Chris Hohenstein is celebrating his 13th year operating City Tree Delivery this winter. What began as a rebellious business idea that challenged composting norms in the city has grown into a beloved holiday tradition for many Chicago families.
After getting let go from his accounting job, Chris could have re-entered the corporate world—instead, he pivoted, letting his long-held frustration toward Chicago’s missing recycling initiatives drive inspiration for a new seasonal business: Christmas tree deliveries and composting. The business that started as an online-only storefront has since grown to include annual pop-up tree lots across the city.
“It had nothing to do with me loving Christmas or growing up on a farm,” Chris said. “It was purely that I didn’t want to throw my Christmas tree away in January, and the city had limited recycling options.”
Putting passion in the driver’s seat
Chris started by talking to his local alderman to understand why there was such a lack of official recycling programs for Christmas trees—it was through that connection that he learned of a department grant for the environment.
“I started working with the Department of Environment in Chicago to expand their Christmas tree recycling,” Chris said. “That’s really how it all began.”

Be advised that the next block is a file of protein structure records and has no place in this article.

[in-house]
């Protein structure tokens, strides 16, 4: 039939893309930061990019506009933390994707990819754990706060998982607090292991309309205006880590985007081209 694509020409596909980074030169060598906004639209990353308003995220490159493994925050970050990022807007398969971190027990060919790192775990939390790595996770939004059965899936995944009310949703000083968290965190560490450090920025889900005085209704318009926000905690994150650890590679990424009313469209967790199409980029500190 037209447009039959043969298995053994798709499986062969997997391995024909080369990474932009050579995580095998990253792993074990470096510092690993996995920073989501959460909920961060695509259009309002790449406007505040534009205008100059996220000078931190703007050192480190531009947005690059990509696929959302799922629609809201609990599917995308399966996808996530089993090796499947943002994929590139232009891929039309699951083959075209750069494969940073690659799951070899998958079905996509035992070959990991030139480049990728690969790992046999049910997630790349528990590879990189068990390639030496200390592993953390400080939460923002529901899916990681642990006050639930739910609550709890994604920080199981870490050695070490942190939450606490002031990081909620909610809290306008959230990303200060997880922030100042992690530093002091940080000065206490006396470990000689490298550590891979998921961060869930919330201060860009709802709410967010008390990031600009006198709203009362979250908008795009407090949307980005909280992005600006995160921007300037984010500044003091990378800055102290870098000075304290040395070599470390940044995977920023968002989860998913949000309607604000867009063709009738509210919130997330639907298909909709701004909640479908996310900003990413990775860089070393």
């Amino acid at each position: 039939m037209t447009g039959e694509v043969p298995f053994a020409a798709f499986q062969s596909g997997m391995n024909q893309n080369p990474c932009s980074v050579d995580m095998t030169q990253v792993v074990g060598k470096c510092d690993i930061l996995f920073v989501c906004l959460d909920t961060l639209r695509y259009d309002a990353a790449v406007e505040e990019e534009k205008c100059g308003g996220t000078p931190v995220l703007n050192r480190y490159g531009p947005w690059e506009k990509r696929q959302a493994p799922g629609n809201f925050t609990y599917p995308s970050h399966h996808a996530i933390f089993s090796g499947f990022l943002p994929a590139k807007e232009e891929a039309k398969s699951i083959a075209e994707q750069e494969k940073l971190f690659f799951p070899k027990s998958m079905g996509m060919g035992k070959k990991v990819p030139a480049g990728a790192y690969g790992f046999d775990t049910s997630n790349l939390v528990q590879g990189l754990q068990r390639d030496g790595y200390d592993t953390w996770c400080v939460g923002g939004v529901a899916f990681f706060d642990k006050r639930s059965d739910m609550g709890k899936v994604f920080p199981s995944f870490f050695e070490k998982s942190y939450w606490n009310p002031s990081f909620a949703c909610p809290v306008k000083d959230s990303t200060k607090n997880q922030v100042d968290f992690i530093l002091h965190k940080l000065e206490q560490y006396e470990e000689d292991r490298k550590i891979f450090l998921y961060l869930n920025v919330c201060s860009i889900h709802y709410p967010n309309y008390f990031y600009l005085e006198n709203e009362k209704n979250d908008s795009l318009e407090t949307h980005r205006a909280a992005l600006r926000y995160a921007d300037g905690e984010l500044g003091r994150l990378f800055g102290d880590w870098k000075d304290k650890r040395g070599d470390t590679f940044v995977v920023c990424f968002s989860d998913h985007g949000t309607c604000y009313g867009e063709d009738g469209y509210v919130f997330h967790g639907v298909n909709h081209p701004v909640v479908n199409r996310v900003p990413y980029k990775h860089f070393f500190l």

He attended local government events focused on environmental issues, taking care to promote the importance of recycling your tree. Chris had no prior experience owning his own business, so he started by talking through his business ideas with the groups he met at events like environmental breakfasts and iterated on them accordingly.
“I actually originally wanted to do potted plants, but the more people I talked to, the less practical that really [seemed], which is why I went with the whole service and recycling option,” Chris said. “That’s the nice thing about having your own business—it’s kind of like a real life science experiment.”
City Tree not only maintains its commitment to the environment through facilitating proper disposal of trees but also contributes annually to a variety of green initiatives and charities. In the past, the business has donated to Trees for the Future, Climate Cycle, and Terrapass, among others.
Through partnerships with local tree farms, City Tree services residents throughout Chicago and its suburbs; though, finding vendors has been a challenge during the last two years due to a nationwide Christmas tree shortage, Chris said.
A typical delivery consists of a visit to the client’s home during which two to three employees carry the tree inside the house and, if the customer has opted for the additional help, complete its setup. The team finishes with a thorough clean up, then at the end of the season, they return to remove it for proper recycling.
“We take them to recycling facilities ourselves, or if the suburbs offer [a program], we leave it out for them,” Chris said. “I question if any of that gets done [in the city]. If it doesn’t get set aside, it’s gonna end up in a landfill, which is why we started the whole thing to begin with.”